Friday, December 7, 2012

Chinese Internet Activists

After a sex tape went viral last week depicting Chongqing district party chief Lei Zhengfu having sex with an eighteen-year-old girl, the official was quickly fired from his position while Zhu Ruifeng, the netizen who shared the video on his website, was praised for his internet activism.

The incident has since been praised by Chinese media. Below are some snippets from this article by the Voice of America:

In an editorial published Tuesday, the state-run China Daily newspaper welcomed what it called the "prowess" of Zhu and other activists who use the Internet as a "tool against abusive officials."

It said Lei's case shows the effectiveness of social media in triggering government action, and it urged anti-corruption leaders to "embrace" Internet activists as a "close ally." China's main anti-corruption agency issued a statement Monday saying it recognizes a need for authorities to "seriously address" corruption problems "reported by the masses."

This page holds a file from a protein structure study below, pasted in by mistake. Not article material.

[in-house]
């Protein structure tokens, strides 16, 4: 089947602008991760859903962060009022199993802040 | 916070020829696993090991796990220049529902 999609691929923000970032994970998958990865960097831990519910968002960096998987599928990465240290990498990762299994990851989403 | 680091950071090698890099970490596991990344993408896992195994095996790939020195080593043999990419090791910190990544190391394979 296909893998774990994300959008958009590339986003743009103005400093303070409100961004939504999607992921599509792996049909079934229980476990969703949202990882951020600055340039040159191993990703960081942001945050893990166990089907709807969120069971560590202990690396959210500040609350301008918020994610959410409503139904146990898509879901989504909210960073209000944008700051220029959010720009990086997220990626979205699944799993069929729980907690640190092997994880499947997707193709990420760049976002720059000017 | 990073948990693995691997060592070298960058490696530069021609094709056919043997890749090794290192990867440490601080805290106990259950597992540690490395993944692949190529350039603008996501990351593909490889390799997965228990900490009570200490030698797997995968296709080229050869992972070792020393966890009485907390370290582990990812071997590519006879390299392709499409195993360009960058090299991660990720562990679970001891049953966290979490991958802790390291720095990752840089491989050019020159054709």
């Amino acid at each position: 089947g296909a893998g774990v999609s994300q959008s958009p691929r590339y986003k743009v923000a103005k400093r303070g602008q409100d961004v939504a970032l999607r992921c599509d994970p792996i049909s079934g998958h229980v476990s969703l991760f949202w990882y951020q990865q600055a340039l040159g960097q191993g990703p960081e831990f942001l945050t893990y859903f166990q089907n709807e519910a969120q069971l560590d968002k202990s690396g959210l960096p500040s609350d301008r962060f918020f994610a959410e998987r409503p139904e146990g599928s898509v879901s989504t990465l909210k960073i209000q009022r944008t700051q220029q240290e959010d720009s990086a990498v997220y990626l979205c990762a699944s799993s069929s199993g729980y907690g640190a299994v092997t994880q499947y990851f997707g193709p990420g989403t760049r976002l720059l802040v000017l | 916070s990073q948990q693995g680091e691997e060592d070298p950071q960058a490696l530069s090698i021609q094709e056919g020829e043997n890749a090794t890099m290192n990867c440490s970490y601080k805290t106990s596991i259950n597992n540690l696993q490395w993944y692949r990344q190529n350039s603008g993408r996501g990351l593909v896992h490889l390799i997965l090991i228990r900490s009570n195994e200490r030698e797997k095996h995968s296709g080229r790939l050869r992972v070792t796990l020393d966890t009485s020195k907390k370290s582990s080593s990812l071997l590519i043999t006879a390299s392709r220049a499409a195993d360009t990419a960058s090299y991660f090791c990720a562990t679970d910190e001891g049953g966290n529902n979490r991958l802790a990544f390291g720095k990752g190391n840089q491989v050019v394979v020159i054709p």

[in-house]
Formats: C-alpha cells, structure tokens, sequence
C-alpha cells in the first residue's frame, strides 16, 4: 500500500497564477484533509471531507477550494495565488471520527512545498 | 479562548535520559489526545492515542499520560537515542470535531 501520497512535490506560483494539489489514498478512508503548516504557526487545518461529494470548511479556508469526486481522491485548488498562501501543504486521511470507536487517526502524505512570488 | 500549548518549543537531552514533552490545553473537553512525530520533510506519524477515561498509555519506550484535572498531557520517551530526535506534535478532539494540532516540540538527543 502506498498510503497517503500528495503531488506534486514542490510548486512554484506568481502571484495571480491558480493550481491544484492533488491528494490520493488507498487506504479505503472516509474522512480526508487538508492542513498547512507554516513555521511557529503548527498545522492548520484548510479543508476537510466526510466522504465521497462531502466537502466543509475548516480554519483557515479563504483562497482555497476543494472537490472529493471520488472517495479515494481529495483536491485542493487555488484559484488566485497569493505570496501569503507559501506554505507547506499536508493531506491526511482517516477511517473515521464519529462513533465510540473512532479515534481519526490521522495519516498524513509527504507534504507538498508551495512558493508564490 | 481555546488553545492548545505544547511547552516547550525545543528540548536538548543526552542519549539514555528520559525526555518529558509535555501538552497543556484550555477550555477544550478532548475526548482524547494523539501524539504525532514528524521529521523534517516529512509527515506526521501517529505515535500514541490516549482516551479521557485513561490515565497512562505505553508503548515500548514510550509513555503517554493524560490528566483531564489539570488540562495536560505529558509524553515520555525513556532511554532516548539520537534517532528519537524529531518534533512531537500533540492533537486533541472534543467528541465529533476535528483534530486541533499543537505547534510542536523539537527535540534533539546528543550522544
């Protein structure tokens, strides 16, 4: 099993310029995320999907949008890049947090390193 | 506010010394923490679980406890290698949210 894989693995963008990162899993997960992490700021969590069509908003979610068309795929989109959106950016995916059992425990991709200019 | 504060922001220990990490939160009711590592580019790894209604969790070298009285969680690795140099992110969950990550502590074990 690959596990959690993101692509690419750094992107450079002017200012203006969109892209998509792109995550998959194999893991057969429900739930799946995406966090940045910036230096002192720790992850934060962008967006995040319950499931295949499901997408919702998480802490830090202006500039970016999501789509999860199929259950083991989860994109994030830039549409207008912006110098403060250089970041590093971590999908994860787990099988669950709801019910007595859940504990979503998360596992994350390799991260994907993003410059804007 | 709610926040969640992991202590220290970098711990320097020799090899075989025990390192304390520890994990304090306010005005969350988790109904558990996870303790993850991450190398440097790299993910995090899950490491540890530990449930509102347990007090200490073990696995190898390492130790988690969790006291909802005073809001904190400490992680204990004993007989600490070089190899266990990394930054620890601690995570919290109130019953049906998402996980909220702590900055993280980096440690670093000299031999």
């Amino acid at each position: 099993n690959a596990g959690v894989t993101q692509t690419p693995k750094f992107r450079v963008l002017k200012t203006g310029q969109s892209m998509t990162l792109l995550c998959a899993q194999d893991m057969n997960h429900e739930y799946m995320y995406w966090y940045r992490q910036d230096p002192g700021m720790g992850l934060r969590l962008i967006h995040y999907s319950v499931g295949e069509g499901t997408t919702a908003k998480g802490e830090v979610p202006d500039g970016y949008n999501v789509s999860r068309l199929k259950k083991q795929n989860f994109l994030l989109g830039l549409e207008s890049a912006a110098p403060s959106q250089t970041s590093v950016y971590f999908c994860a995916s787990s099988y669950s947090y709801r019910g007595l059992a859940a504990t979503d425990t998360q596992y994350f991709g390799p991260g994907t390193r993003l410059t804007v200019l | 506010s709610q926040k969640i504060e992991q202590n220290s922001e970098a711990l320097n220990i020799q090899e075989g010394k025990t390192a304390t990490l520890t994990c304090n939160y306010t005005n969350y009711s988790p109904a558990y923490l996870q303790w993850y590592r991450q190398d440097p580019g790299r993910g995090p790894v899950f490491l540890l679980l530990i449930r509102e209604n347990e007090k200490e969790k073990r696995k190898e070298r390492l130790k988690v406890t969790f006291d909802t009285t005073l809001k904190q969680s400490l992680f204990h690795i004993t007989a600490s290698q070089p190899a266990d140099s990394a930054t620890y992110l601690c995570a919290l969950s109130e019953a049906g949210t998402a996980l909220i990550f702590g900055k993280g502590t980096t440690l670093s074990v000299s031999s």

And some skepticism:

"For the central government, Internet activism ... that singles out a few 'bad apples' [corrupt officials] is fine, but political and social red lines remain," said Galperin, an international freedom of expression coordinator at the San Francisco-based Electronic Frontier Foundation. "Allowing [such] activism does not mean, for example, that Tibetan activists will see any increased tolerance."

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